* Beauregard, in his elaborate report, made some considerable time later, states that the balance of Johnston's force arrived under Kirby Smith, about three P.M., having left Manassas by railroad at noon. It was just at this critical moment that 4,000 fresh troops came to their help, and the rebels were enabled to gain the day.

the road, and the different corps coming together in small parties, many without officers, they became intermingled, and all organization was lost.

"By sundown," as General McDowell states, in conclusion, "most of our men had gotten behind Centreville Ridge, and it became a question whether we should or not endeavor to make a stand there. The condition of our artillery and its ammunition, and the want of food for our men, who had generally abandoned or thrown away all that had been issued the


asserting, that the Union army was beaten by a force less than half their own number. Davis was in favor of immediate pursuit and a dash at the capital, which course indeed was the natural one to be adopted in order to reap the fruits of victory; but it was evident that the rebels were in no condition to avail themselves of their opportunity.+

Beauregard, though boasting of his great success, gives as his excuse for not following up and destroying the enemy, that his men were worn down by a long fight in a July day, and were hungry and thirsty; also, that

had no cavalry. Johnston accorded with this view of the subject, and said, in addition, that the certainty that General Patterson, if needed, would reach Washington with his

day before, and the utter disorganization and consequent demoralization of the mass of the army, seemed the next day it rained steadily, and he to all who were near enough to be consulted-division and brigade commanders and staff to admit of no alternative but to fall back. On send ing the officers of the staff to the different camps, they found, as they reported army of 30,000 men sooner than to me, that our decision had been they could, prevented any serious anticipated by the troops, most of those thoughts of advancing against the who had come in from the front being capital. From all which, it may safely already on the road to the rear, the panic with which they came in still continuing and hurrying them along. At about ten o'clock, the rear guard (Blenker's brigade), moved, covering the retreat, which was effected during the night and next morning."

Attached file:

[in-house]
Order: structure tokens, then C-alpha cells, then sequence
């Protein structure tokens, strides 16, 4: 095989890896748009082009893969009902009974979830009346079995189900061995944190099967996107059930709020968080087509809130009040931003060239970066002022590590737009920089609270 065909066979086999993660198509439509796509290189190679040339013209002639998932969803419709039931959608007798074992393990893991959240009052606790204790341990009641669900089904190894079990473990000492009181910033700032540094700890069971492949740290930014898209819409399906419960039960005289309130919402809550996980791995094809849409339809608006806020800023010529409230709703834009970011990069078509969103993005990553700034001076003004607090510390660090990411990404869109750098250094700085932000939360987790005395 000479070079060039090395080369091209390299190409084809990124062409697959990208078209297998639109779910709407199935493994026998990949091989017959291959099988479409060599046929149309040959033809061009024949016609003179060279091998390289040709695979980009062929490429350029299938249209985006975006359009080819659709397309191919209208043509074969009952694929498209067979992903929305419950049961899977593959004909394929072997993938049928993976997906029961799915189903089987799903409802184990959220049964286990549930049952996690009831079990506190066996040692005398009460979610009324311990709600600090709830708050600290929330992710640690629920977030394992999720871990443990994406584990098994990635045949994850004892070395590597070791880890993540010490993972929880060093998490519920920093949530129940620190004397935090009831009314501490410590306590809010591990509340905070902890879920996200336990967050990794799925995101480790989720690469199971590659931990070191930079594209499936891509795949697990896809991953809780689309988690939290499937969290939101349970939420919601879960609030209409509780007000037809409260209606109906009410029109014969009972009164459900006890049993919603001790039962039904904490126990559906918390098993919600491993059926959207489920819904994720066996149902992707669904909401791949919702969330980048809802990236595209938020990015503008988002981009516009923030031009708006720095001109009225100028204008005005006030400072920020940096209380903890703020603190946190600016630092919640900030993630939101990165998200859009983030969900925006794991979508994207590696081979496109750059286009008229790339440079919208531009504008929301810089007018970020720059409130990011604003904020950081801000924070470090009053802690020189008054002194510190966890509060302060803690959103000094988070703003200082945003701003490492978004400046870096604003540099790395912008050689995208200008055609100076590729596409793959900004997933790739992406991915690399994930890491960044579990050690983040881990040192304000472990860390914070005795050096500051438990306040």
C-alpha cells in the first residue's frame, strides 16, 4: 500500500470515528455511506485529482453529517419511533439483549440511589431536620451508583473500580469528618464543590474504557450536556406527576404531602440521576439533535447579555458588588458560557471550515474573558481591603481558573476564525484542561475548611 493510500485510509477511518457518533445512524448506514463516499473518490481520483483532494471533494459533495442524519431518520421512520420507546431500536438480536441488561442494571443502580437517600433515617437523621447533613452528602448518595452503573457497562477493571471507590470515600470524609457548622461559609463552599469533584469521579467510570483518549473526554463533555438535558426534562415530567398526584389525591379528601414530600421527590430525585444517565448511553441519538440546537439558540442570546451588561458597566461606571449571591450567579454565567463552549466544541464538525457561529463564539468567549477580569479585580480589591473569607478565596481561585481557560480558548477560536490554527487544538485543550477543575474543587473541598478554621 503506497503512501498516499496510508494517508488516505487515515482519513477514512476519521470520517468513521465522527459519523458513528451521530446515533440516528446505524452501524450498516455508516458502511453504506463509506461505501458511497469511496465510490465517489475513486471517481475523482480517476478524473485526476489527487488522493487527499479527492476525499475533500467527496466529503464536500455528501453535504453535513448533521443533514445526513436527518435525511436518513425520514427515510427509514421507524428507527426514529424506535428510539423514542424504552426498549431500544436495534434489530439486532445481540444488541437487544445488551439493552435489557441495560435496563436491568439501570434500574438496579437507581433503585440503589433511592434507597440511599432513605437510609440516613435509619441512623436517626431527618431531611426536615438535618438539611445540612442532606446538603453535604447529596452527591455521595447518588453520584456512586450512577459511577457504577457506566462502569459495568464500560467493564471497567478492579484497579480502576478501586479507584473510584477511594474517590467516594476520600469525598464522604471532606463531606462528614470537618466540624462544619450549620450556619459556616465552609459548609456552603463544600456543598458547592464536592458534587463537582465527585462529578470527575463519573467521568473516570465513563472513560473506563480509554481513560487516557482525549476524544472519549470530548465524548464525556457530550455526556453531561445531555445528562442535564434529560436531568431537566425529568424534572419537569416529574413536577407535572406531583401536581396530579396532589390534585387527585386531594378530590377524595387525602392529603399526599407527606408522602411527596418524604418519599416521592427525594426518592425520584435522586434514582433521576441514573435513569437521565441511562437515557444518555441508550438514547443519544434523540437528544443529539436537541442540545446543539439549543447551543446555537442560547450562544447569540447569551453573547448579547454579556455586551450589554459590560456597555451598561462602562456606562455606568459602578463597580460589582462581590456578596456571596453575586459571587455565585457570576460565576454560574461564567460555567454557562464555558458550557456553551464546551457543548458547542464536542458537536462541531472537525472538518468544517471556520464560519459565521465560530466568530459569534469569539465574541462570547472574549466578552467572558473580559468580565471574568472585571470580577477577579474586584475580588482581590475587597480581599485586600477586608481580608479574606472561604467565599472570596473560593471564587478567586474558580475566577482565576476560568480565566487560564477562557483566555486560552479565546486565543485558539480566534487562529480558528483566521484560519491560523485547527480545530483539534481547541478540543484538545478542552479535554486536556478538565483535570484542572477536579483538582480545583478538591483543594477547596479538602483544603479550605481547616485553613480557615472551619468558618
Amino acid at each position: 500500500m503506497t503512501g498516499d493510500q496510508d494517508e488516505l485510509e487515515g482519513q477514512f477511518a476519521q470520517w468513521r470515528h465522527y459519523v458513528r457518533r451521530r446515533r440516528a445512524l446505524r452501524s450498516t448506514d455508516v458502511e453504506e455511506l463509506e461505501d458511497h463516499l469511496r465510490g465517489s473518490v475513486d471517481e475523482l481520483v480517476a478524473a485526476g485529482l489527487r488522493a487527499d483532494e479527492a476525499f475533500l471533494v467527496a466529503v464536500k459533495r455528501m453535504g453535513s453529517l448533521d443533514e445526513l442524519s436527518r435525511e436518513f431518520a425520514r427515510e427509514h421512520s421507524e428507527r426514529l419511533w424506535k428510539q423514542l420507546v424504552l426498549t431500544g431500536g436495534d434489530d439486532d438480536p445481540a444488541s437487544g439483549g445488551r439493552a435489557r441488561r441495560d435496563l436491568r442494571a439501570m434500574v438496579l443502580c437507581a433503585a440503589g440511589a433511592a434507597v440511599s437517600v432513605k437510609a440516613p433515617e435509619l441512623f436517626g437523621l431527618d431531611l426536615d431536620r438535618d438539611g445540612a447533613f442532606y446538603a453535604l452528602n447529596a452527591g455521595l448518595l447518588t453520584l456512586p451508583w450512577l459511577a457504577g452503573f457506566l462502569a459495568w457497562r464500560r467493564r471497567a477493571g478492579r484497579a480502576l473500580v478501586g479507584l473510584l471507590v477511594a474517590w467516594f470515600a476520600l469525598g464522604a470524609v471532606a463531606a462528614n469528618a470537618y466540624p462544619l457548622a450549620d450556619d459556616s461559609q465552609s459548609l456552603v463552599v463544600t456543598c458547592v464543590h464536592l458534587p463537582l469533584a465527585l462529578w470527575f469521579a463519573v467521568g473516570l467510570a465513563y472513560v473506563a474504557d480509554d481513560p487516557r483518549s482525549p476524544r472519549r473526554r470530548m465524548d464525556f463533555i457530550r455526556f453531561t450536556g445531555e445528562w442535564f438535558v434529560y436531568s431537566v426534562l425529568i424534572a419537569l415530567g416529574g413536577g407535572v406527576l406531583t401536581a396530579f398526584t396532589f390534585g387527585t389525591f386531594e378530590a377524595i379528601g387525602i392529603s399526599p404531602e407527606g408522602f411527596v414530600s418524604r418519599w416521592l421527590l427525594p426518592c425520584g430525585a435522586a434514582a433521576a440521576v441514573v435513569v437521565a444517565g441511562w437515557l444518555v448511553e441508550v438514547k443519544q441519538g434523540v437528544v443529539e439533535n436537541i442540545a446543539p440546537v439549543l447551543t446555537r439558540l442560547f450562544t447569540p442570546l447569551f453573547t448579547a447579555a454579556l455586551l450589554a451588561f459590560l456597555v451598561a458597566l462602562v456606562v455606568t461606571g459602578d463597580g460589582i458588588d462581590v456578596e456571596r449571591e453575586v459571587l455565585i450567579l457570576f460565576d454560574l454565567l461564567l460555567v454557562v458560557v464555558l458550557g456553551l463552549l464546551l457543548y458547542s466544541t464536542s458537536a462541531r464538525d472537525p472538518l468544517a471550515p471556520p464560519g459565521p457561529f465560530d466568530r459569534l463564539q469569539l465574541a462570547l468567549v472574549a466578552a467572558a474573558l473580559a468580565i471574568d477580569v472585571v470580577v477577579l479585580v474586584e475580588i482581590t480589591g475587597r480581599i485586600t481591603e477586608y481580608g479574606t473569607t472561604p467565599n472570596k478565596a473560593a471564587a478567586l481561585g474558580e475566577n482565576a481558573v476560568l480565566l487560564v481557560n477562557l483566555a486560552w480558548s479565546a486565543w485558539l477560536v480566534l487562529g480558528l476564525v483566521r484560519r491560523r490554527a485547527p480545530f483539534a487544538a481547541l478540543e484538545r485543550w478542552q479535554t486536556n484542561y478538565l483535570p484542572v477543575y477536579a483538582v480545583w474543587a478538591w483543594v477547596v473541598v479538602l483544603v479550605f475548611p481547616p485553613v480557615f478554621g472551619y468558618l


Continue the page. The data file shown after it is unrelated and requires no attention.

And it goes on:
Jefferson Davis left Richmond by railroad on this eventful Sunday morning, and reached the field of battle about 4 P.M., when the contest was virtually decided. He telegraphed the welcome news to the Confederate Congress that same night, stating, truly enough, that it had been "a hard fought field." but, with needless mendacity,

be inferred that the ability, not the will, was wanting, and that the rebels acted judiciously in not making a futile attack upon Washington.

The losses at Bull Run were, according to General McDowell's report, 481

30,000, and was fully equal in numbers to that under command of General McDowell, and yet Davis unde took to say, as above, "our force was 15,000; that

* Beauregard's army numbered not less than

of the enemy estimated at 35,000." See Beauregard's